Through their hard work and determination, the team was able to accomplish a prototype suitable for the scientist’s experiment focusing on children with cerebral palsy. After trials of the created hand device, the Maitre Lab at the Perinatal Research Institute will be able to successfully administer their tests to the infants in order to check and monitor their response times.

“We hope that this project and many others will serve to illustrate what artists can contribute to research investigations across a wide range of disciplines,” said Carolyn Henne, director of FAR and associate dean at the College of Fine Arts. “Oftentimes, FAR is approached towards the end of a research project with the idea that artists will figure out the aesthetics — such as a housing for a robot or an illustration. The haptic air tester serves as an excellent example of artists as productive collaborators throughout the research process.”

The Florida State University Facility for Arts Research was created with the mission of supporting rigorous investigation across artistic media and disciplines, with a focus on technological innovation. FAR seeks to develop and share arts research-related resources with Florida State University and the larger Tallahassee community. FAR provides a variety of classroom experiences, residencies, exhibitions, internships/volunteer opportunities and workshops.

Located on Sessions Road, FAR is a 22,500 square foot arts research facility nestled on five acres in North West Tallahassee. FAR incorporates both Small Craft Advisory Press (SCAP), which blends traditional and digital printmaking processes and promotes collaborations between artists and writers to create artist’s books, FormLab, which gives artists, designers and scientist’s access to a variety of tools they can use to create unique 3D objects and explore and visualize form in a tactile, multi-sensory way, and REBOOT, a laboratory for anti-design and counter-engineering.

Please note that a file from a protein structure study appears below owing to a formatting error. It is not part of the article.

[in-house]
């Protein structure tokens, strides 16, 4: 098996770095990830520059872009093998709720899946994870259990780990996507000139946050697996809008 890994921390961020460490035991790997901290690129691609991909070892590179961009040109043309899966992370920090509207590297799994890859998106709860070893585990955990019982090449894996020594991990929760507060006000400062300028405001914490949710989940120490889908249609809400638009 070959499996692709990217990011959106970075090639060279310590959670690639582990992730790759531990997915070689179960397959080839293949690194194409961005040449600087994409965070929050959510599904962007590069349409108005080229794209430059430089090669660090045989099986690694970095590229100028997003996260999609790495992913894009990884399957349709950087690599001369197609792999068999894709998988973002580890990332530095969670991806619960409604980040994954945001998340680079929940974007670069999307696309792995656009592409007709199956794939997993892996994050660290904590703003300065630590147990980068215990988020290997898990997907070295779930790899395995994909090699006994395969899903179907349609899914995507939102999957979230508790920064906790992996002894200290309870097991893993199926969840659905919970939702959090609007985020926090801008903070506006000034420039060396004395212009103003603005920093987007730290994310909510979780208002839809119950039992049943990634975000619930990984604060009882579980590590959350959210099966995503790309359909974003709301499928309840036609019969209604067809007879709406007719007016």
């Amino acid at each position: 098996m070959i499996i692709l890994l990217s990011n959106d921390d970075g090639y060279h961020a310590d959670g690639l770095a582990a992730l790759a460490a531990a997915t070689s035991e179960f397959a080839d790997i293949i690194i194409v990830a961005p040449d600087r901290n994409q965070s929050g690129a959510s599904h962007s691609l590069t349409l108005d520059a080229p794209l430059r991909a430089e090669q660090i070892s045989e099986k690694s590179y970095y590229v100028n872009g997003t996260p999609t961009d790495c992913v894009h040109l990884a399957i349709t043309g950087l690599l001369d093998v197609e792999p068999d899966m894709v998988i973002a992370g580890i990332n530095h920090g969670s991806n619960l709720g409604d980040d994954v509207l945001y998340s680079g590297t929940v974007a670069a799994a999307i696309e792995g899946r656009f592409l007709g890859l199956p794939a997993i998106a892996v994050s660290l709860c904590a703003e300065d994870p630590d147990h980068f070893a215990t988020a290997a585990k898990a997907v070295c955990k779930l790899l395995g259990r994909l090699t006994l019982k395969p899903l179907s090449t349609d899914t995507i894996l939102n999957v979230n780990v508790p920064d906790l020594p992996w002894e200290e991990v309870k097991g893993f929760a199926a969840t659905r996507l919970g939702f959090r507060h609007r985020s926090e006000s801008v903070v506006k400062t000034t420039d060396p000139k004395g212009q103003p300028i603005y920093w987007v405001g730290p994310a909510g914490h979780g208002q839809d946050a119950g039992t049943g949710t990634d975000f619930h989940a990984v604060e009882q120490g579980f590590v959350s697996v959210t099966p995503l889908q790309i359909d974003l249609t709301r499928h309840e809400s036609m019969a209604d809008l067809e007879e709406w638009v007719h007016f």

The various facilities of FAR include:

  • FormLab offers space and specialized equipment for spatial audio, electronics, digital fabrication and rapid prototyping. Within the FormLab a 3D printing lab, a laser lab, and a materials processing lab offer available resources for qualified participants to utilize these resources for their projects.
  • Small Craft Advisory Press offers studio space and equipment serving both traditional and post-digital printmaking processes, as well as facilities for hand papermaking, bookbinding, and production work. Within SCAP there is a letterpress shop, book bindery, papermaking area, and printmaking studio.
  • REBOOT is a laboratory for antidesign and counterengineering. The lab creates provocative electronic objects, technological interventions, and tactical media products that challenge the status quo of design and engineering. The lab’s overriding mission is to use the languages of art, design, and engineering to reveal and critique the politics embedded in all technology.
Written by Ausar Amadi & Amy Farnum Patronis